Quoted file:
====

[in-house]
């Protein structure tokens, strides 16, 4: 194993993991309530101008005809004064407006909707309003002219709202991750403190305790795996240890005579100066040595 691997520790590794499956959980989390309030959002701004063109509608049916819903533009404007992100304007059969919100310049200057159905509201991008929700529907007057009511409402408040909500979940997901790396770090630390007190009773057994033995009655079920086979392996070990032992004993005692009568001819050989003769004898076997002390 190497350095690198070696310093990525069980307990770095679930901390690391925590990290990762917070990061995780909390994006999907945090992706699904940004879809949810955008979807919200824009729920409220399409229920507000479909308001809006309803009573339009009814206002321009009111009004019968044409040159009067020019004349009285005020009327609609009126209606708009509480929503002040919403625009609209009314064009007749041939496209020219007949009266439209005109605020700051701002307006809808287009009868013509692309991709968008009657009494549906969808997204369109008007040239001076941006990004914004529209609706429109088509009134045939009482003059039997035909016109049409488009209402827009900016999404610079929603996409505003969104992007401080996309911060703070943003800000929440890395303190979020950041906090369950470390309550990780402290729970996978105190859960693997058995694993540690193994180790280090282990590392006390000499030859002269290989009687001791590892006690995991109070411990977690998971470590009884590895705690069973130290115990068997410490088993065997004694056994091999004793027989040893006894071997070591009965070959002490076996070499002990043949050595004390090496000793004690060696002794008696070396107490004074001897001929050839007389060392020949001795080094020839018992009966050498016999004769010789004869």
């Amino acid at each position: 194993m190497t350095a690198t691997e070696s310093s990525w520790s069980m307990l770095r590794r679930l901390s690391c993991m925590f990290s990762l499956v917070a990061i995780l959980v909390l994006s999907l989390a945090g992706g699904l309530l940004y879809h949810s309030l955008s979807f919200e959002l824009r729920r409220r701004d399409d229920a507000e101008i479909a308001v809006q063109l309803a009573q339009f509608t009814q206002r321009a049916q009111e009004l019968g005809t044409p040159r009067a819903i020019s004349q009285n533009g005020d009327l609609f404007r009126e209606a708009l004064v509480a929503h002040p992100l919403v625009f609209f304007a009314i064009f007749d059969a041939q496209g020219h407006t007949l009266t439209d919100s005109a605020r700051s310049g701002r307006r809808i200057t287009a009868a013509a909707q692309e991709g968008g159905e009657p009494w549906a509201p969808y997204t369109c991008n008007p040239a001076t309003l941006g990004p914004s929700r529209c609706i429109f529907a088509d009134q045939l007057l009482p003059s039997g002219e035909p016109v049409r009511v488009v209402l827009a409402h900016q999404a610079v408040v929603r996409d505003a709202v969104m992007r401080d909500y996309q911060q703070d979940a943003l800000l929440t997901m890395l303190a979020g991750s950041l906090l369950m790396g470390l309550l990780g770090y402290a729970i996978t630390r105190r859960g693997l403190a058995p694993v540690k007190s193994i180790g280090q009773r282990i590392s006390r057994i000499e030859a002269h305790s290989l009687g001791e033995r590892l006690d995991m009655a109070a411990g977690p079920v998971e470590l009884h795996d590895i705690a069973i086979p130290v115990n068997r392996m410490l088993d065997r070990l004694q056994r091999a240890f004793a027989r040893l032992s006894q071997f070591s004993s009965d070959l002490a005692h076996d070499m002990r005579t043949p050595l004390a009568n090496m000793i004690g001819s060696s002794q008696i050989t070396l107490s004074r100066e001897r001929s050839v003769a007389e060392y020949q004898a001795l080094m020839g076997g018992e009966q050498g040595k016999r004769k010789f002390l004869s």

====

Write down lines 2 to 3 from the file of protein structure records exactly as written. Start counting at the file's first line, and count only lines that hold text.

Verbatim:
């Protein structure tokens, strides 16, 4: 194993993991309530101008005809004064407006909707309003002219709202991750403190305790795996240890005579100066040595 691997520790590794499956959980989390309030959002701004063109509608049916819903533009404007992100304007059969919100310049200057159905509201991008929700529907007057009511409402408040909500979940997901790396770090630390007190009773057994033995009655079920086979392996070990032992004993005692009568001819050989003769004898076997002390 190497350095690198070696310093990525069980307990770095679930901390690391925590990290990762917070990061995780909390994006999907945090992706699904940004879809949810955008979807919200824009729920409220399409229920507000479909308001809006309803009573339009009814206002321009009111009004019968044409040159009067020019004349009285005020009327609609009126209606708009509480929503002040919403625009609209009314064009007749041939496209020219007949009266439209005109605020700051701002307006809808287009009868013509692309991709968008009657009494549906969808997204369109008007040239001076941006990004914004529209609706429109088509009134045939009482003059039997035909016109049409488009209402827009900016999404610079929603996409505003969104992007401080996309911060703070943003800000929440890395303190979020950041906090369950470390309550990780402290729970996978105190859960693997058995694993540690193994180790280090282990590392006390000499030859002269290989009687001791590892006690995991109070411990977690998971470590009884590895705690069973130290115990068997410490088993065997004694056994091999004793027989040893006894071997070591009965070959002490076996070499002990043949050595004390090496000793004690060696002794008696070396107490004074001897001929050839007389060392020949001795080094020839018992009966050498016999004769010789004869």
């Amino acid at each position: 194993m190497t350095a690198t691997e070696s310093s990525w520790s069980m307990l770095r590794r679930l901390s690391c993991m925590f990290s990762l499956v917070a990061i995780l959980v909390l994006s999907l989390a945090g992706g699904l309530l940004y879809h949810s309030l955008s979807f919200e959002l824009r729920r409220r701004d399409d229920a507000e101008i479909a308001v809006q063109l309803a009573q339009f509608t009814q206002r321009a049916q009111e009004l019968g005809t044409p040159r009067a819903i020019s004349q009285n533009g005020d009327l609609f404007r009126e209606a708009l004064v509480a929503h002040p992100l919403v625009f609209f304007a009314i064009f007749d059969a041939q496209g020219h407006t007949l009266t439209d919100s005109a605020r700051s310049g701002r307006r809808i200057t287009a009868a013509a909707q692309e991709g968008g159905e009657p009494w549906a509201p969808y997204t369109c991008n008007p040239a001076t309003l941006g990004p914004s929700r529209c609706i429109f529907a088509d009134q045939l007057l009482p003059s039997g002219e035909p016109v049409r009511v488009v209402l827009a409402h900016q999404a610079v408040v929603r996409d505003a709202v969104m992007r401080d909500y996309q911060q703070d979940a943003l800000l929440t997901m890395l303190a979020g991750s950041l906090l369950m790396g470390l309550l990780g770090y402290a729970i996978t630390r105190r859960g693997l403190a058995p694993v540690k007190s193994i180790g280090q009773r282990i590392s006390r057994i000499e030859a002269h305790s290989l009687g001791e033995r590892l006690d995991m009655a109070a411990g977690p079920v998971e470590l009884h795996d590895i705690a069973i086979p130290v115990n068997r392996m410490l088993d065997r070990l004694q056994r091999a240890f004793a027989r040893l032992s006894q071997f070591s004993s009965d070959l002490a005692h076996d070499m002990r005579t043949p050595l004390a009568n090496m000793i004690g001819s060696s002794q008696i050989t070396l107490s004074r100066e001897r001929s050839v003769a007389e060392y020949q004898a001795l080094m020839g076997g018992e009966q050498g040595k016999r004769k010789f002390l004869s």